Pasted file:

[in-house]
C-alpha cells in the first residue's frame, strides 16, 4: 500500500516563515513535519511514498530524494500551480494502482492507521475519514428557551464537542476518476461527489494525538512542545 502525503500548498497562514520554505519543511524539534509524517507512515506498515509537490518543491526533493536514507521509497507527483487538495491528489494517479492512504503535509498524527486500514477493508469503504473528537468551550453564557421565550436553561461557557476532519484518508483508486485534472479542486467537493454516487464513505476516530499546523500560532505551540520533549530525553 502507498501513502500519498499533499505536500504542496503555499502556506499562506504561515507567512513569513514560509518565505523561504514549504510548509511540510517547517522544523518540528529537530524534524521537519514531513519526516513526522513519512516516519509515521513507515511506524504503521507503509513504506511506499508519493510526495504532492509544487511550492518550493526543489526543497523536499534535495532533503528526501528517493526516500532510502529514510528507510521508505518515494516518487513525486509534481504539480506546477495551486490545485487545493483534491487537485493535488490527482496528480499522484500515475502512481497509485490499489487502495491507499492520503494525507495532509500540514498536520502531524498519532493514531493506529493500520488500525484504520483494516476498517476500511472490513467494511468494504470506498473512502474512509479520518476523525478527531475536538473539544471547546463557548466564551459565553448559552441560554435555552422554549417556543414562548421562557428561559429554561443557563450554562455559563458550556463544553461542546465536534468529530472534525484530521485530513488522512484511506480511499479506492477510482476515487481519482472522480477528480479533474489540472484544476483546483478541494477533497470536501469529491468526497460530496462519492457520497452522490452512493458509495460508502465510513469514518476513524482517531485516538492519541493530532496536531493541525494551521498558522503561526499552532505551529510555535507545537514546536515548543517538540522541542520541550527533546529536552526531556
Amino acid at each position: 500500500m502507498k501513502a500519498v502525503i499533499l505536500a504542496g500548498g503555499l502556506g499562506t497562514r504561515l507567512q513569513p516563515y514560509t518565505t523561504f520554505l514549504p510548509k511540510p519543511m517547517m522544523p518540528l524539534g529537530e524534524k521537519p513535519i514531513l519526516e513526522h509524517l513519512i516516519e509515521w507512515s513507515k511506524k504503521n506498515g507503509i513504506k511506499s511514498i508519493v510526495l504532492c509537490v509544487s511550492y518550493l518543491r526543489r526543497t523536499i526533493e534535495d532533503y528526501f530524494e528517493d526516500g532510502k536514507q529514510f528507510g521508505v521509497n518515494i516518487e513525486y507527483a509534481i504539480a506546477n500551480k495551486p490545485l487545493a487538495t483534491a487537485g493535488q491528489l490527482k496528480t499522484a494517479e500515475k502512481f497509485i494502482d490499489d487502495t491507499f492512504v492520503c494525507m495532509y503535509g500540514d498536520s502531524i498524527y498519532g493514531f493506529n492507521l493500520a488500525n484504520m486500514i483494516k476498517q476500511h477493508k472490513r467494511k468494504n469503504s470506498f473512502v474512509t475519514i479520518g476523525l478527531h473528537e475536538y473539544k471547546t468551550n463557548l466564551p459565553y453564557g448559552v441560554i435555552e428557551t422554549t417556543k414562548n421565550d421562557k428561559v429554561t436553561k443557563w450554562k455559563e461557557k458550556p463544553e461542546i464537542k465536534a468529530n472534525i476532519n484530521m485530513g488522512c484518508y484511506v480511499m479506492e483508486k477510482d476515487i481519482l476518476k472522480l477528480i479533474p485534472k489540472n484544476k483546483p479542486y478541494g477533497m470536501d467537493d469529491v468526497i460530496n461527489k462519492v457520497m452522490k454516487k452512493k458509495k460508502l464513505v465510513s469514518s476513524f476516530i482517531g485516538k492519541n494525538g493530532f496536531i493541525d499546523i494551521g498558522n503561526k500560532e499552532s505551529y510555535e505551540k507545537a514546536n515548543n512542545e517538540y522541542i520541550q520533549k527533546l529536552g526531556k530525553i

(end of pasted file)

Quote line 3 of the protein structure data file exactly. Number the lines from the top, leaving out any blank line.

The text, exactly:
Amino acid at each position: 500500500m502507498k501513502a500519498v502525503i499533499l505536500a504542496g500548498g503555499l502556506g499562506t497562514r504561515l507567512q513569513p516563515y514560509t518565505t523561504f520554505l514549504p510548509k511540510p519543511m517547517m522544523p518540528l524539534g529537530e524534524k521537519p513535519i514531513l519526516e513526522h509524517l513519512i516516519e509515521w507512515s513507515k511506524k504503521n506498515g507503509i513504506k511506499s511514498i508519493v510526495l504532492c509537490v509544487s511550492y518550493l518543491r526543489r526543497t523536499i526533493e534535495d532533503y528526501f530524494e528517493d526516500g532510502k536514507q529514510f528507510g521508505v521509497n518515494i516518487e513525486y507527483a509534481i504539480a506546477n500551480k495551486p490545485l487545493a487538495t483534491a487537485g493535488q491528489l490527482k496528480t499522484a494517479e500515475k502512481f497509485i494502482d490499489d487502495t491507499f492512504v492520503c494525507m495532509y503535509g500540514d498536520s502531524i498524527y498519532g493514531f493506529n492507521l493500520a488500525n484504520m486500514i483494516k476498517q476500511h477493508k472490513r467494511k468494504n469503504s470506498f473512502v474512509t475519514i479520518g476523525l478527531h473528537e475536538y473539544k471547546t468551550n463557548l466564551p459565553y453564557g448559552v441560554i435555552e428557551t422554549t417556543k414562548n421565550d421562557k428561559v429554561t436553561k443557563w450554562k455559563e461557557k458550556p463544553e461542546i464537542k465536534a468529530n472534525i476532519n484530521m485530513g488522512c484518508y484511506v480511499m479506492e483508486k477510482d476515487i481519482l476518476k472522480l477528480i479533474p485534472k489540472n484544476k483546483p479542486y478541494g477533497m470536501d467537493d469529491v468526497i460530496n461527489k462519492v457520497m452522490k454516487k452512493k458509495k460508502l464513505v465510513s469514518s476513524f476516530i482517531g485516538k492519541n494525538g493530532f496536531i493541525d499546523i494551521g498558522n503561526k500560532e499552532s505551529y510555535e505551540k507545537a514546536n515548543n512542545e517538540y522541542i520541550q520533549k527533546l529536552g526531556k530525553i